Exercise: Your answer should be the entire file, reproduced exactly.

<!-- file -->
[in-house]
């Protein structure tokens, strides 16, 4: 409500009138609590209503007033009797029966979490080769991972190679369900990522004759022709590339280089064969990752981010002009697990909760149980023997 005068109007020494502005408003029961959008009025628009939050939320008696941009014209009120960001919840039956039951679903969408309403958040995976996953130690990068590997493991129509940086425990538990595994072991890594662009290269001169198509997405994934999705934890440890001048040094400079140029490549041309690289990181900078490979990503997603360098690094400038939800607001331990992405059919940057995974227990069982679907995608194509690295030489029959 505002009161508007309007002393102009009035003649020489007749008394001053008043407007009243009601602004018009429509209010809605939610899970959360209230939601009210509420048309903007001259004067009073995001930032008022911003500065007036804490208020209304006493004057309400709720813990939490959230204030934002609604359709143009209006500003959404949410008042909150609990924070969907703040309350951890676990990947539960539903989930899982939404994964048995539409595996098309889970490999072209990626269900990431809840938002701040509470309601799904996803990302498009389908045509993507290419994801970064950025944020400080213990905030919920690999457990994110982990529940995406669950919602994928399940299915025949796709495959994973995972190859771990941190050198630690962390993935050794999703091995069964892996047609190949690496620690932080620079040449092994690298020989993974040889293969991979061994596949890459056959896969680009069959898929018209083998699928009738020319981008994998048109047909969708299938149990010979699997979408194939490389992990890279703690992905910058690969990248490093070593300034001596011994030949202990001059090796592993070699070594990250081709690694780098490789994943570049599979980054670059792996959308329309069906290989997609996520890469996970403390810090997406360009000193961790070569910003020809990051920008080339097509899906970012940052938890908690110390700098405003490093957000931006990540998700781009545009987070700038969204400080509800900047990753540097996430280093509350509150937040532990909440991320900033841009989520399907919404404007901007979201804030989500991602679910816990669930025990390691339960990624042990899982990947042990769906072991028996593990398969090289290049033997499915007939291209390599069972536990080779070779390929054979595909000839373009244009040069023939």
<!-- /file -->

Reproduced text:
[in-house]
């Protein structure tokens, strides 16, 4: 409500009138609590209503007033009797029966979490080769991972190679369900990522004759022709590339280089064969990752981010002009697990909760149980023997 005068109007020494502005408003029961959008009025628009939050939320008696941009014209009120960001919840039956039951679903969408309403958040995976996953130690990068590997493991129509940086425990538990595994072991890594662009290269001169198509997405994934999705934890440890001048040094400079140029490549041309690289990181900078490979990503997603360098690094400038939800607001331990992405059919940057995974227990069982679907995608194509690295030489029959 505002009161508007309007002393102009009035003649020489007749008394001053008043407007009243009601602004018009429509209010809605939610899970959360209230939601009210509420048309903007001259004067009073995001930032008022911003500065007036804490208020209304006493004057309400709720813990939490959230204030934002609604359709143009209006500003959404949410008042909150609990924070969907703040309350951890676990990947539960539903989930899982939404994964048995539409595996098309889970490999072209990626269900990431809840938002701040509470309601799904996803990302498009389908045509993507290419994801970064950025944020400080213990905030919920690999457990994110982990529940995406669950919602994928399940299915025949796709495959994973995972190859771990941190050198630690962390993935050794999703091995069964892996047609190949690496620690932080620079040449092994690298020989993974040889293969991979061994596949890459056959896969680009069959898929018209083998699928009738020319981008994998048109047909969708299938149990010979699997979408194939490389992990890279703690992905910058690969990248490093070593300034001596011994030949202990001059090796592993070699070594990250081709690694780098490789994943570049599979980054670059792996959308329309069906290989997609996520890469996970403390810090997406360009000193961790070569910003020809990051920008080339097509899906970012940052938890908690110390700098405003490093957000931006990540998700781009545009987070700038969204400080509800900047990753540097996430280093509350509150937040532990909440991320900033841009989520399907919404404007901007979201804030989500991602679910816990669930025990390691339960990624042990899982990947042990769906072991028996593990398969090289290049033997499915007939291209390599069972536990080779070779390929054979595909000839373009244009040069023939």